Mata was released last month from the Delaney Hall Detention Facility in Newark. He has to report once a month to an immigration officer in New York City and said he will seek temporary legal status through a deferred action program for young immigrants announced in June by President Barack Obama and enacted Aug. 15.

"I know we came [into the U.S.] the wrong way, but we did it because of difficulties and to help the family," Mata said in Spanish.


Critics list drawbacks

Victoria Campos, an immigration attorney with offices in Huntington Station and Bay Shore who is representing Mata, said she has seen more of her clients, even those with pending legal status petitions, picked up on minor offenses and turned over to ICE since the program started.

"It was a simple traffic stop that led to this," she said. "This is the type of case that probably would have gotten dismissed before."

Elizabeth Barna, a Manhattan attorney who heads the American Immigration Lawyers Association for the region that includes New York City and Long Island, said the program has grown too rapidly.

"We want more safeguards in place for people who are not serious criminals," she said.

Fear of deportation keeps some crime victims and witnesses away from police, allowing criminals to prey on them, advocates argued. "If the police are perceived as being ICE enforcers, that makes all of us unsafe," said Valenzuela, of the Long Island Immigrant Alliance.

Nassau County Police Department spokesman Insp. Kenneth Lack said immigrants who come forward as crime victims or witnesses should not fear that will lead to deportation through Secure Communities.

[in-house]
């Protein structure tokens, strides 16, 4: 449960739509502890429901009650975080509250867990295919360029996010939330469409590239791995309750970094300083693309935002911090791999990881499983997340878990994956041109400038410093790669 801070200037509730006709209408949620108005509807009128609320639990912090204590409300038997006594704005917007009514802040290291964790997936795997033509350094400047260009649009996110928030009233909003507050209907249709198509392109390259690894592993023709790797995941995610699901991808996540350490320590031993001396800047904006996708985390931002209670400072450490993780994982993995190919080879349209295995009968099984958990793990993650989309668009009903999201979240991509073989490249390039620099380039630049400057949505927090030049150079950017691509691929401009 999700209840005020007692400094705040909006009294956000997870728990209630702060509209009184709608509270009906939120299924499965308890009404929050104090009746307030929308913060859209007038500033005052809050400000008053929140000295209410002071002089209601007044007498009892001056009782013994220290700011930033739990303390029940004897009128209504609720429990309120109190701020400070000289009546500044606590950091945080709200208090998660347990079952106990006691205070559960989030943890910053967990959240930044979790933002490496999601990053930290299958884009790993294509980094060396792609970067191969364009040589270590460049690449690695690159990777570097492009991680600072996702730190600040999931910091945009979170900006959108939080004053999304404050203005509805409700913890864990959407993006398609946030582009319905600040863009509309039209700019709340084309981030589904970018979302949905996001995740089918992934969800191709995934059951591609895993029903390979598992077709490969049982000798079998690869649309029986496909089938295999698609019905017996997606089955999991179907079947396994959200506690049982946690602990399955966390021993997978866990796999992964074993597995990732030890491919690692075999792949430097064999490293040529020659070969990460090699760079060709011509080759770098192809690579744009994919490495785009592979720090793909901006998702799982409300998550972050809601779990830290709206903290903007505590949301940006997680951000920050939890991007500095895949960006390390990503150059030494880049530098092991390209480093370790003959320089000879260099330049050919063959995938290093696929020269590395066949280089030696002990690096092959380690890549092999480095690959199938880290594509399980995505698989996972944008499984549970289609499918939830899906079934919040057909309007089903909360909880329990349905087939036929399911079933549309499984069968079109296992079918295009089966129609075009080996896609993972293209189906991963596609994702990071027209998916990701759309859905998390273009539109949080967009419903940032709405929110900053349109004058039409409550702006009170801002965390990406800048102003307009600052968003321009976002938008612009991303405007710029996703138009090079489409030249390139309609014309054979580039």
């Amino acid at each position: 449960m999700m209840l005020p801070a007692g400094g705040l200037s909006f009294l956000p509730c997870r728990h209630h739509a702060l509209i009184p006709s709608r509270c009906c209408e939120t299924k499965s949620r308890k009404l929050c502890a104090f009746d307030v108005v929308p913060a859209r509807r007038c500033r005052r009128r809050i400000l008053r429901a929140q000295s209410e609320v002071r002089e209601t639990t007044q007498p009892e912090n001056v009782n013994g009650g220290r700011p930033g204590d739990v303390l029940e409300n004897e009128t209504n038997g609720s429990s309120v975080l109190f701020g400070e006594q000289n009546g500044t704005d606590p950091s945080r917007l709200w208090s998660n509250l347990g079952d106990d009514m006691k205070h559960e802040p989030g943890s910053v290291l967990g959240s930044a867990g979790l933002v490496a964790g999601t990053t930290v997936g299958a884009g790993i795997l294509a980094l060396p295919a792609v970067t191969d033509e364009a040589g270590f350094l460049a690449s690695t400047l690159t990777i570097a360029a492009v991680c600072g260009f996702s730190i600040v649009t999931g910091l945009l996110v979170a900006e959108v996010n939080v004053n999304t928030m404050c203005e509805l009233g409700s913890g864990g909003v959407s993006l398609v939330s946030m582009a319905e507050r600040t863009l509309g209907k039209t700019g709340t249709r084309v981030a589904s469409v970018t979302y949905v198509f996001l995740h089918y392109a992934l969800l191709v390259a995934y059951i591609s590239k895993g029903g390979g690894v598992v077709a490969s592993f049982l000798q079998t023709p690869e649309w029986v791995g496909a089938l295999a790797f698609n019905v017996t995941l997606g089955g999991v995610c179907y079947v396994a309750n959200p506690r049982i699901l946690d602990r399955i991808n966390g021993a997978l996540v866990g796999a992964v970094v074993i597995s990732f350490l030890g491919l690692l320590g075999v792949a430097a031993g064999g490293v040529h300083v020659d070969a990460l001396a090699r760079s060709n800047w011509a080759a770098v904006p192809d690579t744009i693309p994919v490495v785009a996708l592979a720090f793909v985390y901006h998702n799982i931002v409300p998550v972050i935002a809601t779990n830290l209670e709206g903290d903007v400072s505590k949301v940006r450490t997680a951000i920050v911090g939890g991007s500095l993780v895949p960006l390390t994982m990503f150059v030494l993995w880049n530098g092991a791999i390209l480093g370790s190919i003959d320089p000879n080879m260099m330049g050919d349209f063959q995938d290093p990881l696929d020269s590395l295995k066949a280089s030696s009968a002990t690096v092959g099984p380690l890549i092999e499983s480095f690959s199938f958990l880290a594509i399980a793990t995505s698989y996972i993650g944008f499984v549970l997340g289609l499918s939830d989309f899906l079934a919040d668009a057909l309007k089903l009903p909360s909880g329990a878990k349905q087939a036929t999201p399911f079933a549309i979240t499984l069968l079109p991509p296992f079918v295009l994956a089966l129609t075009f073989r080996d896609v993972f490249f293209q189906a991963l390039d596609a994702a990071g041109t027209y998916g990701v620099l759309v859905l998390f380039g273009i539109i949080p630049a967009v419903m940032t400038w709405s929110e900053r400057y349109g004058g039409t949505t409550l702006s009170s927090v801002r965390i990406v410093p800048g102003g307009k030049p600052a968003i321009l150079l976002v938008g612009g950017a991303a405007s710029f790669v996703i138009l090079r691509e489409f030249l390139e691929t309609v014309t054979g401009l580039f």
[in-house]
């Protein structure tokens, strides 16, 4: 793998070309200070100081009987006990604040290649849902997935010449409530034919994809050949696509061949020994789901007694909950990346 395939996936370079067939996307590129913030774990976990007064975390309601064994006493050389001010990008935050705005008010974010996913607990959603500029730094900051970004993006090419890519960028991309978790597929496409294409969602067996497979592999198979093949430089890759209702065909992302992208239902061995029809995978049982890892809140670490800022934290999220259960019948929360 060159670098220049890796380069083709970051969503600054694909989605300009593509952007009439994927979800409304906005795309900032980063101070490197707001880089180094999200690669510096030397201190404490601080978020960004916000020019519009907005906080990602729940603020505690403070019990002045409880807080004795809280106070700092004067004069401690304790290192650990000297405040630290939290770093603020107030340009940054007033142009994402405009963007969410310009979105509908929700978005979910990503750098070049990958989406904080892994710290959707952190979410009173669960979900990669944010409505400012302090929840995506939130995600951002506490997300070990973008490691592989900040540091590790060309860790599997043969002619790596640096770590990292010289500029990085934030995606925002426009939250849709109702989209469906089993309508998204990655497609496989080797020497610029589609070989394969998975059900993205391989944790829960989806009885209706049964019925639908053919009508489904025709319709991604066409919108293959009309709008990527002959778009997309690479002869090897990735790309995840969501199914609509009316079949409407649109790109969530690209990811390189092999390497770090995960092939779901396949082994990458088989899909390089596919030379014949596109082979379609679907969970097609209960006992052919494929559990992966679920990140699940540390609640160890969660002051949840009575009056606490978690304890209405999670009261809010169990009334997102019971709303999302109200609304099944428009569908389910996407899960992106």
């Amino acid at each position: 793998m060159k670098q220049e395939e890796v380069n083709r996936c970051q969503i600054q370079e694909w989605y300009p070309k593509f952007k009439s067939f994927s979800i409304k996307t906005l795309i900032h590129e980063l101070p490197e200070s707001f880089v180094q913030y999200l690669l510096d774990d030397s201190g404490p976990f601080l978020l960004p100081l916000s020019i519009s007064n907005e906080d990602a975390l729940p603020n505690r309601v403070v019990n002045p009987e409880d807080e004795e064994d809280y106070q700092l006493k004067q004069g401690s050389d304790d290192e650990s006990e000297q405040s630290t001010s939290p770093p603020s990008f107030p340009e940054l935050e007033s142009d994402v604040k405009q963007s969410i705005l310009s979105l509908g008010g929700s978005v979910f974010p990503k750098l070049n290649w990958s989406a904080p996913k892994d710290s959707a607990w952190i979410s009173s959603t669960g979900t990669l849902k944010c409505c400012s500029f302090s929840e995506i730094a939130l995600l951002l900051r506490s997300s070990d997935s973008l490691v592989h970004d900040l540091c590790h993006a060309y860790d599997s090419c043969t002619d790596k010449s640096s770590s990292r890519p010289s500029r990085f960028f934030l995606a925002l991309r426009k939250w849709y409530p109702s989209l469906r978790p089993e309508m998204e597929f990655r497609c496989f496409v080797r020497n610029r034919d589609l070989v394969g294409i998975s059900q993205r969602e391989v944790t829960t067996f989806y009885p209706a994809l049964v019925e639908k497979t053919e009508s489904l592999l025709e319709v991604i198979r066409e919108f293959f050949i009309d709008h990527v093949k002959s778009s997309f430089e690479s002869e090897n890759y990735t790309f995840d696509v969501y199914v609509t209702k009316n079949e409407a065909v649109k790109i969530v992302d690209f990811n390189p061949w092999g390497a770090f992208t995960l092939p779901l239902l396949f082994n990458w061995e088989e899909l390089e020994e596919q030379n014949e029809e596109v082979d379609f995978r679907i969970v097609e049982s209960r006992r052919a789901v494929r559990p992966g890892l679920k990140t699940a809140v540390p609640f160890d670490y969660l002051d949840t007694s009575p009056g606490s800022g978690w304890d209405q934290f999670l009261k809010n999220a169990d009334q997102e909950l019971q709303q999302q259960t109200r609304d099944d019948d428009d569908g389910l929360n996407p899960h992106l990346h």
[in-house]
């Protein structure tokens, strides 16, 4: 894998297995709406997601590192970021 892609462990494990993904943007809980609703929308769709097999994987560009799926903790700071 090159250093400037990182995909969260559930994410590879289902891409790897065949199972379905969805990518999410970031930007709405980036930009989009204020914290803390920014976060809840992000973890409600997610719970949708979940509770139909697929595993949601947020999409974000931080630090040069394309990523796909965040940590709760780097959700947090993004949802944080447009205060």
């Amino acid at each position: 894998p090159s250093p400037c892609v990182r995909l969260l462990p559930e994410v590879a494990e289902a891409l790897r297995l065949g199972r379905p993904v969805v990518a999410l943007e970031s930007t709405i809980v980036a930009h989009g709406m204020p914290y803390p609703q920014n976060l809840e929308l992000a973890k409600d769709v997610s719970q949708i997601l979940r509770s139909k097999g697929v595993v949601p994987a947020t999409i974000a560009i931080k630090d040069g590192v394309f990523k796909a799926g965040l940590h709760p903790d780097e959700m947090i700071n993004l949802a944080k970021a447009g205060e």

"We come in contact with foreign nationals hundreds of times a day and we don't inquire about immigration [status] unless they have been arrested for a crime," Lack said.

A departmental advisory states that the Nassau police department "does not enforce federal immigration law. However, if you are arrested for a crime (such as DWI, petit larceny or assault) and you are a foreign national, the police department will transmit this information to the Immigration and Customs Enforcement."

Suffolk police policy prohibits officers from inquiring about the immigration status of victims, potential witnesses or people requesting police assistance, unless they are arrested, said Mark White, chief of support services for the Suffolk County Police Department.

"We are concerned about the community's feelings and reactions to the program," he said, "but we are not enforcers of immigration laws."



Secure Communities: By the numbers



Program started on Oct. 27, 2008

Immigrants deported: 212,315

Those with criminal convictions: 75%

Those held on prior deportation orders: 20%

Those held only for undocumented status: 5%



Became part of the program on Jan. 11, 2011

Deported: 1,254

Had criminal convictions: 62%

Had prior deportation orders: 29%

Had undocumented status only: 8%



Both counties joined the program in February 2011

Immigrants deported: 548

Had criminal convictions: 66%

Had prior deportation orders: 30%

Had undocumented status only: 4%



Became part of the program on Feb. 22, 2011

Immigrants deported: 325

Had criminal convictions: 62%

Had prior deportation orders: 34%

Had undocumented status only: 4%



Became part of the program on Feb. 8, 2011

Immigrants removed: 223

Had criminal convictions: 73%

Had prior deportation orders: 23%

Had undocumented status only: 4%



Became part of the program on May 15

Immigrants deported: 93

Had criminal convictions: 49%

Had prior deportation orders: 47%

Had undocumented status only: 3%



Became part of the program on Feb. 22, 2011

Immigrants deported: 181

Had criminal convictions: 65%

Had prior deportation orders: 33%

Had undocumented status only: 2%


Source: U.S. Immigration and Customs Enforcement

Note: Figures are as of July 31, the most recent available